Sarbani Sen takes a broad look at the rituals that govern different cultures.
When we experience violent or important events in our lives, the brain often perceives this as a shock – an unusual event that disrupts the course of things, or alters it: a death, a birth, a move, a separation, an accident, a sale, etc. But in a more and more globalized, smoothed environment, where culture is mixed, particularisms are lost, and with them the rituals of our ancestors. A piece of humanity is lost. Of course, the consumer society has been careful to keep the so-called ‘commercial’ rituals such as Saint Valentine’s Day and Saint Nicholas and Halloween. But it is important to reclaim certain rituals that mark the course of our stories, both individual and collective. Since it would no longer be possible to adhere today to practices that no longer correspond to our current values, it is interesting to look at the creation and reintroduction of new rituals in life for the few important steps in human life.
The best known are the rituals around birth (in Brazil there is for example the ‘cha de nenem’, feast of the future mother who sees herself cherished of gifts for her and for her future baby), the ritual of the first meal (Mukhebhat in India, when the first teeth appear, the child is dressed and shown to his community), the ritual of the first menstruation or first sperm, the ritual of academic success (the famous Graduation in the United States), the ritual of leaving childhood and entering adulthood (many tribes in Africa have their rites), the ritual of marriage and the ritual of death are just a few examples.
These are ceremonies intended to help the subject overcome the crisis represented by a change in his or her physiological or social characteristics. They have an important role in strengthening the social order and the cohesion of the group. By respecting the social rites and the codes specific to the group’s culture, each person in fact manifests his desire to be fully admitted to it, marks his belonging. But today, given the complexity and the mix of the majority of the population, which membership do we talk about? That to the original group? To the group we are currently forming? To both?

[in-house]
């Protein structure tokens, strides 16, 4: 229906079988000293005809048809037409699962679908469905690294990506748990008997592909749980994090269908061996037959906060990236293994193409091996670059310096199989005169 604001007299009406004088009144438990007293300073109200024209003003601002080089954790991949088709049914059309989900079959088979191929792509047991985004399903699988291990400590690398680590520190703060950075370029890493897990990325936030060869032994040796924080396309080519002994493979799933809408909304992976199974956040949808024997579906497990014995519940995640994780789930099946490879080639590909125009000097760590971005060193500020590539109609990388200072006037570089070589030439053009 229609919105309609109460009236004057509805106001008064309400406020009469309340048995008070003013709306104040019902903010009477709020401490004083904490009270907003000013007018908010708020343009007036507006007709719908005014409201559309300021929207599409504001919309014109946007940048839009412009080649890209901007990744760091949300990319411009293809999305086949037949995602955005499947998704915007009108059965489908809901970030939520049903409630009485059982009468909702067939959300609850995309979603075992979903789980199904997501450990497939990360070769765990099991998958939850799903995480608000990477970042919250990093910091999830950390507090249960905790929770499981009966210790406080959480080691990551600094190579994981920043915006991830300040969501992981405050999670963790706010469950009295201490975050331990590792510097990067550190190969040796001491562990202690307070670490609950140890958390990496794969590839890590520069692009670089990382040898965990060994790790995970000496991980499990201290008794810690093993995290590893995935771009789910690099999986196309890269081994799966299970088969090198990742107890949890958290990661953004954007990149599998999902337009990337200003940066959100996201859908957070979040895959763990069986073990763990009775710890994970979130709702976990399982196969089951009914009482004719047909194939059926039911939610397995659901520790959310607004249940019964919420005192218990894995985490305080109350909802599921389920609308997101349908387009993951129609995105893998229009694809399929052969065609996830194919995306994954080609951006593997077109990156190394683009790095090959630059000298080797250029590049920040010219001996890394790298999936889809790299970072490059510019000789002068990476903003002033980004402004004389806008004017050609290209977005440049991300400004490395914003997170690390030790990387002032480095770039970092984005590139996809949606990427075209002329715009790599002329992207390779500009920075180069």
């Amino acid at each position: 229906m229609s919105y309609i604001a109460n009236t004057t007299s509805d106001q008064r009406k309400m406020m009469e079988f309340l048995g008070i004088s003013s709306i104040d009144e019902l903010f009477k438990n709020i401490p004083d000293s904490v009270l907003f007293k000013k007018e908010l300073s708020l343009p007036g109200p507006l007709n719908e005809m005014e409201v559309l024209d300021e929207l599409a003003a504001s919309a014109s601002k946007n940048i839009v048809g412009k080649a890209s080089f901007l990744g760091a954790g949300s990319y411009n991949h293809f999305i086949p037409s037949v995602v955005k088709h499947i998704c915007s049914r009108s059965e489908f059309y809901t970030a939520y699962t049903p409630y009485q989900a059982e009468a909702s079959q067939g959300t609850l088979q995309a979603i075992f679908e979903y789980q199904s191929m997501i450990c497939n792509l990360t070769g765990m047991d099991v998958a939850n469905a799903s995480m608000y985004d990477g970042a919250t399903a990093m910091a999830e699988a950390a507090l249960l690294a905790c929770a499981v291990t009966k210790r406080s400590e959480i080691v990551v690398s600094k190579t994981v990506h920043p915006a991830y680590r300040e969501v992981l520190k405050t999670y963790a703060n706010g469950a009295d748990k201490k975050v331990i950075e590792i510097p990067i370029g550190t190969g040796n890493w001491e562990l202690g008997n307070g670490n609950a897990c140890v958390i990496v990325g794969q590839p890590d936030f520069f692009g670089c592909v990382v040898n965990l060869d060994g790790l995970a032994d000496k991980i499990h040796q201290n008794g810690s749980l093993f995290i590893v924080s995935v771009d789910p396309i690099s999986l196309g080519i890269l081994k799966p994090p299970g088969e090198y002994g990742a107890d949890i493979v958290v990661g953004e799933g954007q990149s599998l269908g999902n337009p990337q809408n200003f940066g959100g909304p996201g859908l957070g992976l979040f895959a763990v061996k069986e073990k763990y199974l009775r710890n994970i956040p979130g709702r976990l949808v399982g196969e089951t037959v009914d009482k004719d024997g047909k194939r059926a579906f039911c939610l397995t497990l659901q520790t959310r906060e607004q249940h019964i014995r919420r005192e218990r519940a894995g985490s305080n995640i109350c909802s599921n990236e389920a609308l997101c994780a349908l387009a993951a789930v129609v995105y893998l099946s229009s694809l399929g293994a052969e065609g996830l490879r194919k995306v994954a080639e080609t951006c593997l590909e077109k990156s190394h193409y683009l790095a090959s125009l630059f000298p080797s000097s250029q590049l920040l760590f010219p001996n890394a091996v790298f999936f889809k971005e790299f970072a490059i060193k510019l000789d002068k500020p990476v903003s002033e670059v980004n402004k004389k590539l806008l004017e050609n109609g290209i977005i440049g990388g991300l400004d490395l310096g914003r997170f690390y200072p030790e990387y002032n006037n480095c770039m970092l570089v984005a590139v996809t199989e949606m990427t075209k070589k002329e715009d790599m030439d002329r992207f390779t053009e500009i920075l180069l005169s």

The constants of the rite are its repetition, its practice renewed identically, in a perpetually similar context. If we take the example of the funerary rite, it includes: a funeral ritual, a burial ritual (coffin or for Muslims on the right side of the earth towards Mecca, three shovels of earth by those close for Israelites), instructions on the tombstone, and possible bans (cremation, organ donation). Every culture has its own, often linked or grouped with religion. Religion has taken over and instituted these kinds of rites in order to maintain social cohesion in the group.
Western society, more and more liberated from all these dogmas and sectarian beliefs, was at the same time relieved of its panoply of rites. As a teenager, I questioned the importance and the meaning of the rites of my parents (Indian, Hindu, Bengali on one side and Protestant, German on the other, Belgian, atheist on the third). I questioned the need for presence at family meals, weddings, religious holidays, meaning and lack of communion. I felt that my friends had privileges in their social groups that we did not have (just the concept of godfather and godmother we did not really have in Indian culture has long disturbed me and my brother).